Wealth Management

UBS to charge wealthy clients for euro accounts above EUR 500,000


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Banks are preparing for a longer-than-expected spell of low or negative interest rates, re-igniting internal debates about how to treat customers that hold large cash deposits.

Tuesday 06, August 2019

UBS Group plans to charge individual wealth clients for holding more than EUR 500,000 ($560,000) in cash, extending the fee policy to more of its rich customers as negative interest rates crunch profits, reported Bloomberg.

In a statement, the world’s largest wealth manager said that starting in November it will introduce a fee of 0.6 per cent a year. The charge, which applies to clients of the bank’s Swiss unit, is 20 basis points more than the European Central Bank deposit rate of minus 0.4 per cent. The move is set to cast a wider net over the bank’s client base - previously, the threshold was EUR 1 million.

Passing on negative rates to wealthy individuals is a trend that is now extending to euros, as central bankers prepare new stimulus plans to reboot global growth.

UBS’s decision comes after Swiss rival Credit Suisse Group said it will introduce a fee of 0.4 per cent for customers with euro accounts of over EUR 1 million from September. UBS has already said it will introduce negative rates for clients holding large Swiss franc balances, while Credit Suisse said it’s also considering the step.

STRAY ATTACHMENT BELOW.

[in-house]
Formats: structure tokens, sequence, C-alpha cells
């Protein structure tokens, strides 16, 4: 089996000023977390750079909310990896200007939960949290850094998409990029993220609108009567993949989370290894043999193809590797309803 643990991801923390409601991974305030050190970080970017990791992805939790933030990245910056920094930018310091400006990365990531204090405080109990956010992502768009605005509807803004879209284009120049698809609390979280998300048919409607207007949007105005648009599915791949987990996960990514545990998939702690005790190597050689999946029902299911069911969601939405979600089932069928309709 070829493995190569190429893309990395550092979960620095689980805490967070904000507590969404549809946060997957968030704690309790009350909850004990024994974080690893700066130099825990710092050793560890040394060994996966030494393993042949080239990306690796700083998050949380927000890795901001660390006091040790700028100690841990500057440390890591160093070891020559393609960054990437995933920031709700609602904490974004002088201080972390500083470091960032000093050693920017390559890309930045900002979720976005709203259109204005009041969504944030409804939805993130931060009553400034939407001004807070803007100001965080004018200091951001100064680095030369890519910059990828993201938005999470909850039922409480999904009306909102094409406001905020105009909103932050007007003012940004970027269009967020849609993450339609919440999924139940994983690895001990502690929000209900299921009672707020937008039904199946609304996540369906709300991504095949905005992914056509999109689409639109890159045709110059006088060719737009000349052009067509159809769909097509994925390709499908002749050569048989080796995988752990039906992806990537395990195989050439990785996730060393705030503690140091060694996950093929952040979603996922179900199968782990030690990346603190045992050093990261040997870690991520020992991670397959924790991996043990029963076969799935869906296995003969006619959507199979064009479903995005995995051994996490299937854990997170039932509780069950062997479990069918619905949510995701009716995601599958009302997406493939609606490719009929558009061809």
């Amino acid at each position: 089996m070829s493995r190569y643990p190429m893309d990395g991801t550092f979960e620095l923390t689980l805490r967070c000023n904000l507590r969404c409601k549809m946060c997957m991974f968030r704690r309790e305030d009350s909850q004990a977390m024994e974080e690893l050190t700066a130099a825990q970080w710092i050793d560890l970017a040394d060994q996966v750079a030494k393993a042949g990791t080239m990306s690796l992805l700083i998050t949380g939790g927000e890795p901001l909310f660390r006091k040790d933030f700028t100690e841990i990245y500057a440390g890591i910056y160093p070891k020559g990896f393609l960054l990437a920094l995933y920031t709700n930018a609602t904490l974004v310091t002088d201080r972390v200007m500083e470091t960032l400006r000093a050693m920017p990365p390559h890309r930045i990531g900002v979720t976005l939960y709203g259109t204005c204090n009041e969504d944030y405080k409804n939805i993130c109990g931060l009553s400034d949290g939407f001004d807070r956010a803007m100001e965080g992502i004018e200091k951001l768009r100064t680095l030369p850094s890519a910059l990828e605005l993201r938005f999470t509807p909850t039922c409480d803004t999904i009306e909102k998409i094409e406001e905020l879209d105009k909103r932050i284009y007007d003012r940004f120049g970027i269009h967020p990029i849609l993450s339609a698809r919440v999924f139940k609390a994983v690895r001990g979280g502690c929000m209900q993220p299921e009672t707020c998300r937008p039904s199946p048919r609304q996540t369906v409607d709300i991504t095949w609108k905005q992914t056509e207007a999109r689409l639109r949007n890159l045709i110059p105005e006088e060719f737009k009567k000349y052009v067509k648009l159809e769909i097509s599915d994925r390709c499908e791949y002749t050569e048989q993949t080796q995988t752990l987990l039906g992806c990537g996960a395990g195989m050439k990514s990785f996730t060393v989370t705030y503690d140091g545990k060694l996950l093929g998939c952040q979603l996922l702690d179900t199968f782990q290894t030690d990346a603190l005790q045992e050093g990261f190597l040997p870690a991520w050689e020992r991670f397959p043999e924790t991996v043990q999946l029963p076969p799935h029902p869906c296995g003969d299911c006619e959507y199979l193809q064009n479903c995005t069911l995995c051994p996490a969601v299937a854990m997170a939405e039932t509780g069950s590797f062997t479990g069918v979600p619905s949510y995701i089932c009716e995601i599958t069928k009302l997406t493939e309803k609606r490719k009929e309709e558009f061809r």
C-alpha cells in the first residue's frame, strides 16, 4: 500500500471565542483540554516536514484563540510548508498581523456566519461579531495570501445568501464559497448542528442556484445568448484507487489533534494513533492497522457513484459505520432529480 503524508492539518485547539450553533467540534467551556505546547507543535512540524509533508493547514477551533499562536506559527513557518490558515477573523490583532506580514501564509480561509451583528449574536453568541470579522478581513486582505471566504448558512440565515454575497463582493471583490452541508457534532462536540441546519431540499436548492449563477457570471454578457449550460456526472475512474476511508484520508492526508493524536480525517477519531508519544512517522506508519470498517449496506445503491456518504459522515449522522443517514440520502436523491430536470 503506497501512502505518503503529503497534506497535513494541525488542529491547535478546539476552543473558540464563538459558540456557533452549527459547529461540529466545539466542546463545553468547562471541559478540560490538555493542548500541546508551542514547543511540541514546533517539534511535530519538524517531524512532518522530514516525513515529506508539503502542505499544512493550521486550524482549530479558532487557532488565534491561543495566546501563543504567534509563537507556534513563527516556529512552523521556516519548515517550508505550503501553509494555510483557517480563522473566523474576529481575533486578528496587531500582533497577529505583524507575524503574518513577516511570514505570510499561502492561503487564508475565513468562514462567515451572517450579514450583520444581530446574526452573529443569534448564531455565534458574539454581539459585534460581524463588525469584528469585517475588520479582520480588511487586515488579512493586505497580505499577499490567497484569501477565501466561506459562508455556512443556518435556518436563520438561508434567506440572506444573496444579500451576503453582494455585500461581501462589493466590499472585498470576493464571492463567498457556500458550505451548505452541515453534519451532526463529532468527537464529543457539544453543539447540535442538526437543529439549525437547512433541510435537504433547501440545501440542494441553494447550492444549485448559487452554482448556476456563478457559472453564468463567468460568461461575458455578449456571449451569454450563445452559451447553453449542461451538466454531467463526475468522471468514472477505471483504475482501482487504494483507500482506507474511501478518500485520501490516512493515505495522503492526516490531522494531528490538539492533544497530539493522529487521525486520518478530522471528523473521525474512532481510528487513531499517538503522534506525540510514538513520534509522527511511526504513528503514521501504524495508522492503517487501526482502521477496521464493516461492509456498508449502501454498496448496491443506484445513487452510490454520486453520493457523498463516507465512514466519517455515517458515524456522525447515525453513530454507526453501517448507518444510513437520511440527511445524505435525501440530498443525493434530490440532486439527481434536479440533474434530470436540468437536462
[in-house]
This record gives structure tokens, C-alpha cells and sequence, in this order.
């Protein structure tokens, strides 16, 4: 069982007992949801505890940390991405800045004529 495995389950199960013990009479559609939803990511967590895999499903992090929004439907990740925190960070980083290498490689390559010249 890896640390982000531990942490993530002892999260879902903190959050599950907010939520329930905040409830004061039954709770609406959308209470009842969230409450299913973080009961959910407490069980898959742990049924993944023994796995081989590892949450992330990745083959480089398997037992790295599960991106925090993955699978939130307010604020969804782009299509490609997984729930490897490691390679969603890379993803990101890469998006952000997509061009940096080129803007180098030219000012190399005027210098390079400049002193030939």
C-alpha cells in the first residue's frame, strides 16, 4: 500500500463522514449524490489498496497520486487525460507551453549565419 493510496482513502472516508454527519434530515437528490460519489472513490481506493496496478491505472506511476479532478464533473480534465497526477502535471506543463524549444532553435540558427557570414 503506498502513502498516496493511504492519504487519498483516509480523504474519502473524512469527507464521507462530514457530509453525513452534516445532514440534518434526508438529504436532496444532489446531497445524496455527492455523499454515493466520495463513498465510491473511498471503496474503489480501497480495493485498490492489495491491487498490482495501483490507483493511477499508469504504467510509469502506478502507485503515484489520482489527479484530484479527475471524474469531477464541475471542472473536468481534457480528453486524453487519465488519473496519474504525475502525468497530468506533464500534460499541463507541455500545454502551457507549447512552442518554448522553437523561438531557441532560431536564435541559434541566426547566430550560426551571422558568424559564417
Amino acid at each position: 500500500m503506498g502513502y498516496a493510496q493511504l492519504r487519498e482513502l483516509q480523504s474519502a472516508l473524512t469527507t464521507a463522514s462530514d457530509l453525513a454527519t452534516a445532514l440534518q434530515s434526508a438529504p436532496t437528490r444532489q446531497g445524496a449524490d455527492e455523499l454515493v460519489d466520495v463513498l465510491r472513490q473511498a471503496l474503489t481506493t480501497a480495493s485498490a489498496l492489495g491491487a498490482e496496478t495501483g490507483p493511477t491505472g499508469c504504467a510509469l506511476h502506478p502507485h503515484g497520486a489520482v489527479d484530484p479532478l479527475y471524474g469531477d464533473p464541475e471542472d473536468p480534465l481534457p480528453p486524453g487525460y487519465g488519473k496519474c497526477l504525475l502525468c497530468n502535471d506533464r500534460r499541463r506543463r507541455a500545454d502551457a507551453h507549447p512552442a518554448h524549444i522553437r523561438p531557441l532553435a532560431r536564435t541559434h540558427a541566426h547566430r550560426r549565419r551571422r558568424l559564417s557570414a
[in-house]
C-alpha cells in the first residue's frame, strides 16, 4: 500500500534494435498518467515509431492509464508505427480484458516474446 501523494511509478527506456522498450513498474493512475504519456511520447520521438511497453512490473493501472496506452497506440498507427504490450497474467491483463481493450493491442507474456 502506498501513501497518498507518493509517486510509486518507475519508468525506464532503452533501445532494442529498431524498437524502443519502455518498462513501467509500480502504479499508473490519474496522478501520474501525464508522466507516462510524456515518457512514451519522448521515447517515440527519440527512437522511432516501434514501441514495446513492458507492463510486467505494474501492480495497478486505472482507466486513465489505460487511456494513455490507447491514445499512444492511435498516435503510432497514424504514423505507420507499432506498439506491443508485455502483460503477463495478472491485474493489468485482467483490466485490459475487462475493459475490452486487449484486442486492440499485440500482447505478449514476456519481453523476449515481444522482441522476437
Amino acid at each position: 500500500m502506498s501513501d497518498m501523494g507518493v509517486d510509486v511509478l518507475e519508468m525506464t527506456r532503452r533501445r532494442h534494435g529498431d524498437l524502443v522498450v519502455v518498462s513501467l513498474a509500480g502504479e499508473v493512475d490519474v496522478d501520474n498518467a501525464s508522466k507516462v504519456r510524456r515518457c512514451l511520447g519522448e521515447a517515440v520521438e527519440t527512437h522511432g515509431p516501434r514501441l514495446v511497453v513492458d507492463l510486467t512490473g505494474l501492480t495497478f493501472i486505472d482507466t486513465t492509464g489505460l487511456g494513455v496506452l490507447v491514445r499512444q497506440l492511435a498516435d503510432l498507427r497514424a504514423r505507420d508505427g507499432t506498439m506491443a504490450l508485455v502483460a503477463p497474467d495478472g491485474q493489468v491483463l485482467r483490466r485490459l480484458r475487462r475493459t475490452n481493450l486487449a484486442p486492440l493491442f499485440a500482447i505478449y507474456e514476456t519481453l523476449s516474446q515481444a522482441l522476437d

Lenders have long complained about low or negative interest rates, and UBS Chief Executive Officer Sergio Ermotti warned last month that fresh interest rate easing could stoke asset bubbles.

While many banks already pass on negative interest rates to institutional clients, with balances in the hundreds of millions, they generally refrained from doing the same with wealthy clients, fearing that they would lose the business.

Julius Baer Group said last month that some customers withdrew money because of a wider application of negative interest rates to large cash holdings, mainly Swiss francs and euros.


TAGS : HNWI, UBS Group, interest rates, European Central Bank, Credit Suisse Group, euro accounts

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